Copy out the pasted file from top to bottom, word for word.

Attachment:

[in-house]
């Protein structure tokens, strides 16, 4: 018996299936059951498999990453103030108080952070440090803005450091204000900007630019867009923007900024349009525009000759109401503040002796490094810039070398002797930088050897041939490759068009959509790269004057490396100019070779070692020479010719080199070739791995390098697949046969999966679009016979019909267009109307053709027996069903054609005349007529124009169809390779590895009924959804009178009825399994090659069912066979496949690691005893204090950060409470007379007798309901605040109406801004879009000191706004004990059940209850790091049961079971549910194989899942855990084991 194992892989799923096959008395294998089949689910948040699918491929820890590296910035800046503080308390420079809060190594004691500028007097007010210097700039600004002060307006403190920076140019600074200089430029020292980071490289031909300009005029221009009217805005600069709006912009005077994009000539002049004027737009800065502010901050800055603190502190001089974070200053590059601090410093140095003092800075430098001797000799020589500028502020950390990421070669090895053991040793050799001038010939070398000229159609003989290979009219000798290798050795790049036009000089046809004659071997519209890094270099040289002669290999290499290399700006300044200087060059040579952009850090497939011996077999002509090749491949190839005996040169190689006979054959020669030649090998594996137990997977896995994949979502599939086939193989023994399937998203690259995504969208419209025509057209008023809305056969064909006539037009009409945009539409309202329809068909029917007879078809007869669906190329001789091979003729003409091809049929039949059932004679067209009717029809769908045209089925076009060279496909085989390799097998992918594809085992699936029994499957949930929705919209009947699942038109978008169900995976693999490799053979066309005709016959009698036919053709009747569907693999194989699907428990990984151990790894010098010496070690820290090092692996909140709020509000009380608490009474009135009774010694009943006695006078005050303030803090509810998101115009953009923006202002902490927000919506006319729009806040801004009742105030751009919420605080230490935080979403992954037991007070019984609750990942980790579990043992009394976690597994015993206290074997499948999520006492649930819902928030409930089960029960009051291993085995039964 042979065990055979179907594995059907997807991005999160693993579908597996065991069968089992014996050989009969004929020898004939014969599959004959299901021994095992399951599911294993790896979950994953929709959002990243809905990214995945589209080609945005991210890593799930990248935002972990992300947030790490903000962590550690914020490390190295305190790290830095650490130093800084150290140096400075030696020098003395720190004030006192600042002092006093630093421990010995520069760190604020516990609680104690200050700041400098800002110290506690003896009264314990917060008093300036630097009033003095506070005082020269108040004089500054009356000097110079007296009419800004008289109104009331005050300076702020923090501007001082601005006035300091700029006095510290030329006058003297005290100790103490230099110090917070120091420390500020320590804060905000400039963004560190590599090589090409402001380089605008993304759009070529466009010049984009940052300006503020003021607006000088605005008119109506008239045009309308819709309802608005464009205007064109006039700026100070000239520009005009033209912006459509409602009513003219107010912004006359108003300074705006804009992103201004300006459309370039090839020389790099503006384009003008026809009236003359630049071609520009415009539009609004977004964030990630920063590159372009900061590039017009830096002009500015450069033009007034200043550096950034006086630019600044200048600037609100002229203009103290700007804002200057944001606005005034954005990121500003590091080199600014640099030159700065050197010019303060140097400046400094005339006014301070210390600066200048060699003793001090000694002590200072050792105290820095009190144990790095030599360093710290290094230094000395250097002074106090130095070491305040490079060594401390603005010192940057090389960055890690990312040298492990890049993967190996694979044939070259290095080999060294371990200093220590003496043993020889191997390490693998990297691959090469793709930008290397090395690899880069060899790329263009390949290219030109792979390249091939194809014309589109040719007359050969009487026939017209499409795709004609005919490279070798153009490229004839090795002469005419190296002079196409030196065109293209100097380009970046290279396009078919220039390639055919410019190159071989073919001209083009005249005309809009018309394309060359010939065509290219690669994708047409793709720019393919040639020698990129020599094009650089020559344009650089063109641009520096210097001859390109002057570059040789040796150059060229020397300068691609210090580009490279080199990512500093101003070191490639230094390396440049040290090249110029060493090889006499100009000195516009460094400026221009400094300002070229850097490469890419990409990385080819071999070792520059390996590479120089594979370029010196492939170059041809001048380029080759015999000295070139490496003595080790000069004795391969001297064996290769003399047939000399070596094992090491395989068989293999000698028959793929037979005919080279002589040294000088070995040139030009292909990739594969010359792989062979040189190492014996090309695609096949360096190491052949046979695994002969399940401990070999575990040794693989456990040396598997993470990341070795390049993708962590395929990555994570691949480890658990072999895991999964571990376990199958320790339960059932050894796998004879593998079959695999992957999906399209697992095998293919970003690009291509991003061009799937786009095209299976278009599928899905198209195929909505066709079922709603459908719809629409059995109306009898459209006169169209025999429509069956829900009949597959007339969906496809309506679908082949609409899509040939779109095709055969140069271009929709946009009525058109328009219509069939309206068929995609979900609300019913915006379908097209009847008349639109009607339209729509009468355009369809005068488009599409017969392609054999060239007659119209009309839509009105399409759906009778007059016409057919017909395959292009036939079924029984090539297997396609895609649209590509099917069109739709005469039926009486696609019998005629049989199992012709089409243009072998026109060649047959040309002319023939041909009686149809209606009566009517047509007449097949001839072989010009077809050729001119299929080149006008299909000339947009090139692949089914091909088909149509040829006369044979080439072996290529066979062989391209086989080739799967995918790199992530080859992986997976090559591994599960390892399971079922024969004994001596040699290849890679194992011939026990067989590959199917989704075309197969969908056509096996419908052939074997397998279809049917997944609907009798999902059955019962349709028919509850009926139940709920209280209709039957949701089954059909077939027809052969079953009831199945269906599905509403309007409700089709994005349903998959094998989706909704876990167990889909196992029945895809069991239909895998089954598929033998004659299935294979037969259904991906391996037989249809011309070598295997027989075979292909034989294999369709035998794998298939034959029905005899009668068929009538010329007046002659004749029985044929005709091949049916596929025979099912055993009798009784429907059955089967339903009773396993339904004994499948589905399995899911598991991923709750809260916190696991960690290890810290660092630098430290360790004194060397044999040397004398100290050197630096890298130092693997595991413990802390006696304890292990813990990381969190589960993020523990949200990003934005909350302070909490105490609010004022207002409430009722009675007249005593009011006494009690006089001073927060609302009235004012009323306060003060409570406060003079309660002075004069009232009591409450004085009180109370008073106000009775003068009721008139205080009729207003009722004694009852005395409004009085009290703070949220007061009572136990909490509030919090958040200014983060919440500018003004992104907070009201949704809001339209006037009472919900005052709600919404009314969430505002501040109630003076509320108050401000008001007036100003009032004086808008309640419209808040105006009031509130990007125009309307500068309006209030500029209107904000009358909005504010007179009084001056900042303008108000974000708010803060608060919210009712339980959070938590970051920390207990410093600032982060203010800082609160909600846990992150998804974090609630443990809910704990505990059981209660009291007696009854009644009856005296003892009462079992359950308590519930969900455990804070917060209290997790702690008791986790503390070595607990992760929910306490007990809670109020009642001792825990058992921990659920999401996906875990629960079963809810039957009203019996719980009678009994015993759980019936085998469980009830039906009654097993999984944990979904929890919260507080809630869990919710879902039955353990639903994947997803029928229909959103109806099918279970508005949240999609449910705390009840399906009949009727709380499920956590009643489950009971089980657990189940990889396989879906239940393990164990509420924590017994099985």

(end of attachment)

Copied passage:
[in-house]
């Protein structure tokens, strides 16, 4: 018996299936059951498999990453103030108080952070440090803005450091204000900007630019867009923007900024349009525009000759109401503040002796490094810039070398002797930088050897041939490759068009959509790269004057490396100019070779070692020479010719080199070739791995390098697949046969999966679009016979019909267009109307053709027996069903054609005349007529124009169809390779590895009924959804009178009825399994090659069912066979496949690691005893204090950060409470007379007798309901605040109406801004879009000191706004004990059940209850790091049961079971549910194989899942855990084991 194992892989799923096959008395294998089949689910948040699918491929820890590296910035800046503080308390420079809060190594004691500028007097007010210097700039600004002060307006403190920076140019600074200089430029020292980071490289031909300009005029221009009217805005600069709006912009005077994009000539002049004027737009800065502010901050800055603190502190001089974070200053590059601090410093140095003092800075430098001797000799020589500028502020950390990421070669090895053991040793050799001038010939070398000229159609003989290979009219000798290798050795790049036009000089046809004659071997519209890094270099040289002669290999290499290399700006300044200087060059040579952009850090497939011996077999002509090749491949190839005996040169190689006979054959020669030649090998594996137990997977896995994949979502599939086939193989023994399937998203690259995504969208419209025509057209008023809305056969064909006539037009009409945009539409309202329809068909029917007879078809007869669906190329001789091979003729003409091809049929039949059932004679067209009717029809769908045209089925076009060279496909085989390799097998992918594809085992699936029994499957949930929705919209009947699942038109978008169900995976693999490799053979066309005709016959009698036919053709009747569907693999194989699907428990990984151990790894010098010496070690820290090092692996909140709020509000009380608490009474009135009774010694009943006695006078005050303030803090509810998101115009953009923006202002902490927000919506006319729009806040801004009742105030751009919420605080230490935080979403992954037991007070019984609750990942980790579990043992009394976690597994015993206290074997499948999520006492649930819902928030409930089960029960009051291993085995039964 042979065990055979179907594995059907997807991005999160693993579908597996065991069968089992014996050989009969004929020898004939014969599959004959299901021994095992399951599911294993790896979950994953929709959002990243809905990214995945589209080609945005991210890593799930990248935002972990992300947030790490903000962590550690914020490390190295305190790290830095650490130093800084150290140096400075030696020098003395720190004030006192600042002092006093630093421990010995520069760190604020516990609680104690200050700041400098800002110290506690003896009264314990917060008093300036630097009033003095506070005082020269108040004089500054009356000097110079007296009419800004008289109104009331005050300076702020923090501007001082601005006035300091700029006095510290030329006058003297005290100790103490230099110090917070120091420390500020320590804060905000400039963004560190590599090589090409402001380089605008993304759009070529466009010049984009940052300006503020003021607006000088605005008119109506008239045009309308819709309802608005464009205007064109006039700026100070000239520009005009033209912006459509409602009513003219107010912004006359108003300074705006804009992103201004300006459309370039090839020389790099503006384009003008026809009236003359630049071609520009415009539009609004977004964030990630920063590159372009900061590039017009830096002009500015450069033009007034200043550096950034006086630019600044200048600037609100002229203009103290700007804002200057944001606005005034954005990121500003590091080199600014640099030159700065050197010019303060140097400046400094005339006014301070210390600066200048060699003793001090000694002590200072050792105290820095009190144990790095030599360093710290290094230094000395250097002074106090130095070491305040490079060594401390603005010192940057090389960055890690990312040298492990890049993967190996694979044939070259290095080999060294371990200093220590003496043993020889191997390490693998990297691959090469793709930008290397090395690899880069060899790329263009390949290219030109792979390249091939194809014309589109040719007359050969009487026939017209499409795709004609005919490279070798153009490229004839090795002469005419190296002079196409030196065109293209100097380009970046290279396009078919220039390639055919410019190159071989073919001209083009005249005309809009018309394309060359010939065509290219690669994708047409793709720019393919040639020698990129020599094009650089020559344009650089063109641009520096210097001859390109002057570059040789040796150059060229020397300068691609210090580009490279080199990512500093101003070191490639230094390396440049040290090249110029060493090889006499100009000195516009460094400026221009400094300002070229850097490469890419990409990385080819071999070792520059390996590479120089594979370029010196492939170059041809001048380029080759015999000295070139490496003595080790000069004795391969001297064996290769003399047939000399070596094992090491395989068989293999000698028959793929037979005919080279002589040294000088070995040139030009292909990739594969010359792989062979040189190492014996090309695609096949360096190491052949046979695994002969399940401990070999575990040794693989456990040396598997993470990341070795390049993708962590395929990555994570691949480890658990072999895991999964571990376990199958320790339960059932050894796998004879593998079959695999992957999906399209697992095998293919970003690009291509991003061009799937786009095209299976278009599928899905198209195929909505066709079922709603459908719809629409059995109306009898459209006169169209025999429509069956829900009949597959007339969906496809309506679908082949609409899509040939779109095709055969140069271009929709946009009525058109328009219509069939309206068929995609979900609300019913915006379908097209009847008349639109009607339209729509009468355009369809005068488009599409017969392609054999060239007659119209009309839509009105399409759906009778007059016409057919017909395959292009036939079924029984090539297997396609895609649209590509099917069109739709005469039926009486696609019998005629049989199992012709089409243009072998026109060649047959040309002319023939041909009686149809209606009566009517047509007449097949001839072989010009077809050729001119299929080149006008299909000339947009090139692949089914091909088909149509040829006369044979080439072996290529066979062989391209086989080739799967995918790199992530080859992986997976090559591994599960390892399971079922024969004994001596040699290849890679194992011939026990067989590959199917989704075309197969969908056509096996419908052939074997397998279809049917997944609907009798999902059955019962349709028919509850009926139940709920209280209709039957949701089954059909077939027809052969079953009831199945269906599905509403309007409700089709994005349903998959094998989706909704876990167990889909196992029945895809069991239909895998089954598929033998004659299935294979037969259904991906391996037989249809011309070598295997027989075979292909034989294999369709035998794998298939034959029905005899009668068929009538010329007046002659004749029985044929005709091949049916596929025979099912055993009798009784429907059955089967339903009773396993339904004994499948589905399995899911598991991923709750809260916190696991960690290890810290660092630098430290360790004194060397044999040397004398100290050197630096890298130092693997595991413990802390006696304890292990813990990381969190589960993020523990949200990003934005909350302070909490105490609010004022207002409430009722009675007249005593009011006494009690006089001073927060609302009235004012009323306060003060409570406060003079309660002075004069009232009591409450004085009180109370008073106000009775003068009721008139205080009729207003009722004694009852005395409004009085009290703070949220007061009572136990909490509030919090958040200014983060919440500018003004992104907070009201949704809001339209006037009472919900005052709600919404009314969430505002501040109630003076509320108050401000008001007036100003009032004086808008309640419209808040105006009031509130990007125009309307500068309006209030500029209107904000009358909005504010007179009084001056900042303008108000974000708010803060608060919210009712339980959070938590970051920390207990410093600032982060203010800082609160909600846990992150998804974090609630443990809910704990505990059981209660009291007696009854009644009856005296003892009462079992359950308590519930969900455990804070917060209290997790702690008791986790503390070595607990992760929910306490007990809670109020009642001792825990058992921990659920999401996906875990629960079963809810039957009203019996719980009678009994015993759980019936085998469980009830039906009654097993999984944990979904929890919260507080809630869990919710879902039955353990639903994947997803029928229909959103109806099918279970508005949240999609449910705390009840399906009949009727709380499920956590009643489950009971089980657990189940990889396989879906239940393990164990509420924590017994099985």